Short stories about the people of Ani. Living as they have for centuries, they still toil and live their lives as if they lived in a fairytale.
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Set in today’s world, these short stories were inspired by the Brothers Grimm. And as it was and still is, these folk of Ani, haven’t changed since time passed them by—all hoping to find the golden-goose to end all grief and elevate them to triumph.
Life is unchanged in Ani, except the conveniences of mechanized farming, the automobile, and the new generation coming up into the world. The mindset is still the same as it was two-hundred years ago, stoic and steadfast as if they never left a time only read in books. These people live the same as they did centuries ago, and do things the way their parents and grandparents did. Some still live in houses built 200 years ago—framed gingerbread dwellings, some of stone and some of brick and some of stucco. Some still heat their houses and cook with wood, or pump water from a well, and have little interest in shopping at supermarkets or malls or department stores or eating in fast-food takeouts, for they are equipped for living in the old tradition.
These people still live in a world reminiscent of a fairytale.
(Das kluge Gretel)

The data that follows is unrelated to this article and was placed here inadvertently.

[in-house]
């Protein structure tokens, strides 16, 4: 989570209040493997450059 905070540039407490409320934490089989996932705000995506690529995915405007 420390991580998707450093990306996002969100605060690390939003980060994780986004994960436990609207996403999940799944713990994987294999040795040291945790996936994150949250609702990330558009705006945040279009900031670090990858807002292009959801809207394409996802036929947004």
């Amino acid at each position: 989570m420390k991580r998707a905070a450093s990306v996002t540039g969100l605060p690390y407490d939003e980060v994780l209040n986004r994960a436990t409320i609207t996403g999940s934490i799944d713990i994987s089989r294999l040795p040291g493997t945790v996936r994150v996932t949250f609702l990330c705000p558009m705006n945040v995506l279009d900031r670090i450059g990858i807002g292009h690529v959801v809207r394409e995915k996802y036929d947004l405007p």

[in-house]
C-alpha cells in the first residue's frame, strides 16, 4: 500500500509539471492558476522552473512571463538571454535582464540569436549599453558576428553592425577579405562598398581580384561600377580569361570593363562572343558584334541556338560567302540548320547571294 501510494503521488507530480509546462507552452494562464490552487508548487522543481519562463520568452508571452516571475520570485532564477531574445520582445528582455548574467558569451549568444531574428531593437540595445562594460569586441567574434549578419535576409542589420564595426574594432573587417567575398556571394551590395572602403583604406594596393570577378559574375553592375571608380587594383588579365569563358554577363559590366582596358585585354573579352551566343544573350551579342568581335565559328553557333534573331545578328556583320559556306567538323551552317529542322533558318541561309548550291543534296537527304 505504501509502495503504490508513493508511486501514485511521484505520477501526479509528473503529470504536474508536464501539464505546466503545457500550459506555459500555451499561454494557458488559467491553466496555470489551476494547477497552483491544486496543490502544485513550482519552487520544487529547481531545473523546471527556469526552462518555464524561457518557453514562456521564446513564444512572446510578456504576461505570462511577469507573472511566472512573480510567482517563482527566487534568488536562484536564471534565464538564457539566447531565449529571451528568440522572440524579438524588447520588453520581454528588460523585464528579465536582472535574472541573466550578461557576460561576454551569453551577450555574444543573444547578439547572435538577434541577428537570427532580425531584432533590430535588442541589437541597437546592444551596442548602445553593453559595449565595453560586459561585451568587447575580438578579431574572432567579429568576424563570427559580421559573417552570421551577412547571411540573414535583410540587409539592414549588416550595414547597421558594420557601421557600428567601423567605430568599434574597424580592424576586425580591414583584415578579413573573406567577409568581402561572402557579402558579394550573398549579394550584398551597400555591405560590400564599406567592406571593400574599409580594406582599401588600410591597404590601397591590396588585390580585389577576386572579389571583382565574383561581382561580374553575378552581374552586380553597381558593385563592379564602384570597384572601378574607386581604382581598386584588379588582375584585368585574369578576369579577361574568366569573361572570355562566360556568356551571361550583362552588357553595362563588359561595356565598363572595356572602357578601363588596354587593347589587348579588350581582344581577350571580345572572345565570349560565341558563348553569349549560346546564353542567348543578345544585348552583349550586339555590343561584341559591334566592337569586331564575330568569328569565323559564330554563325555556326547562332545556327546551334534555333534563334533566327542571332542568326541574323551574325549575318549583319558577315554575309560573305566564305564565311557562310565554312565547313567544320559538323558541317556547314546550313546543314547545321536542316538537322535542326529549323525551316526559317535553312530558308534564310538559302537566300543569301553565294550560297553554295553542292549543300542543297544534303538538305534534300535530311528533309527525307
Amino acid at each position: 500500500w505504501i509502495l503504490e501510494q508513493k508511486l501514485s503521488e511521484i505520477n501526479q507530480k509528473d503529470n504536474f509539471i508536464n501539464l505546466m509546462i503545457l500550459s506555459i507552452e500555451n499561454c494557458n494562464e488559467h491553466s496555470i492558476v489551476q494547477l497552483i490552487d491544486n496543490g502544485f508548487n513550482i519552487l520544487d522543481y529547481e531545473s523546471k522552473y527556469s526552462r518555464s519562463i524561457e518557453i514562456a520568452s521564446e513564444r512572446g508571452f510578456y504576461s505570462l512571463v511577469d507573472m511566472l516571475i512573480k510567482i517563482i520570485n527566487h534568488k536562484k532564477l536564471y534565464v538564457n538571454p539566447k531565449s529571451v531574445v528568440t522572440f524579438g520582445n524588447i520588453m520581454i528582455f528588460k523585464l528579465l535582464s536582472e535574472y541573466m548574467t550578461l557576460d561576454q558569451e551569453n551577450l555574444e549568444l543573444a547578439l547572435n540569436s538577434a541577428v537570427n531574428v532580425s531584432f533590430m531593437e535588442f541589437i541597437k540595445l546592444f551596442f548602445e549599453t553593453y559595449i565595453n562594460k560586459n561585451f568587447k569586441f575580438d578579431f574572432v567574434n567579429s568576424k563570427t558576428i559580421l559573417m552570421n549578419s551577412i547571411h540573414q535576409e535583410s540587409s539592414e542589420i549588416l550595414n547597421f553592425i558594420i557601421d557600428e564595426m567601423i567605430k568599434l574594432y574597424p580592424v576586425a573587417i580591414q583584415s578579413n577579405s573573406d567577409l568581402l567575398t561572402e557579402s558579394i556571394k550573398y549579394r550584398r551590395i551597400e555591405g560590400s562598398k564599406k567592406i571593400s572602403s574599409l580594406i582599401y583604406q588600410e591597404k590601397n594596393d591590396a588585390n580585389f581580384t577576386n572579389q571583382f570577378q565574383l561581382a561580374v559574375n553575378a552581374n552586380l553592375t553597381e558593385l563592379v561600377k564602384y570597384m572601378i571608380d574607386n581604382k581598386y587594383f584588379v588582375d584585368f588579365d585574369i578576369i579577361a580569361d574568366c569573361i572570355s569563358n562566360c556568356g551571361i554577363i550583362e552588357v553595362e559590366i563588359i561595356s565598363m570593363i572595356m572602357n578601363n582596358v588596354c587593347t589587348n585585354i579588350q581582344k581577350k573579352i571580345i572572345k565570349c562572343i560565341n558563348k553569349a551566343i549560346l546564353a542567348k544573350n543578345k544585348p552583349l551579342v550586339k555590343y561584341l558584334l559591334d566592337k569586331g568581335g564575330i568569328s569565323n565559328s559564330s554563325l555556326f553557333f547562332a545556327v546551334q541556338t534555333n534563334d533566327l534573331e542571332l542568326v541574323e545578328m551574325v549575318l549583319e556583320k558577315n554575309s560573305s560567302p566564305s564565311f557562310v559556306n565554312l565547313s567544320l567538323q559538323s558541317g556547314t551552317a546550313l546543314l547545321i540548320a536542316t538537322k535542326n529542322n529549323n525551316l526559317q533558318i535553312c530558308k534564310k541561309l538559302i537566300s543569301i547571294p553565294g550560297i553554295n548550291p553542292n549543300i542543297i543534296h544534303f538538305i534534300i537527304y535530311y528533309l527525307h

Once upon a time in Ani…
Gunner has a problem. He is my neighbor that owns Der Stern, the only Gasthaus (inn) in town. He has two rooms for overnight guests, a large party room with a musician’s loft and a stage. At the entrance is the tavern. The tavern is occupied five plus days a week, Sunday being the plus day and is open for three hours. That day is Early-Beer day. From what Gunner told me about Early-Beer it’s to benefit the farmers so they can down a draught after church. That way they can relax and enjoy a day of rest.
The reason I say Gunner has a problem is because of his cook. She likes her draught too. So much so, that she seems to do better when she is constantly tipping the Stein. But the real problem is when she has had too much; her cooking goes to pot, to coin a phrase. She is a good cook, and from early morning until closing, she toils over pots and pans to stew, to broil, to roast, and to fry the most mundane meals into perfection all with the help of just a little at a time.
Grethel told Gunner if she didn’t have her draught, she’d go to pot too.
At the bewitching hour of noon, after a dozen or so draughts, Grethel’s cooking becomes slop, a chard mess, a crispy crunch, or a burnt bunch of crumbles. This annoys Gunner and says it ruins business. But, Grethel doesn’t care, according to Gunner, because she’s got it made.
Gunner told me once he found her sitting on the floor besides the stove half out of her mind. In one hand was a Stein of beer. In the other, she was holding a stirring spoon, which she was whisking the air as if she were stirring soup and babbling to herself.
I asked him, “Why do you keep her.”
His reply: “She came with the house, and there’s nothing I can do about it.”
The way Gunner acquired the property was by default. He was looking for a cheap place to buy since he was approaching retirement and stumbled across this inn that needed an owner. With the house came the cook and a servant girl. The servant girl owned the house, but unfortunately, she wasn’t capable of maintaining it due to hereditary deficiencies. The cook was her cousin and her obligation was to take care of her as long as she lived. The problem was they came with the house; whoever bought the inn had to take on the two women as part of the whole package.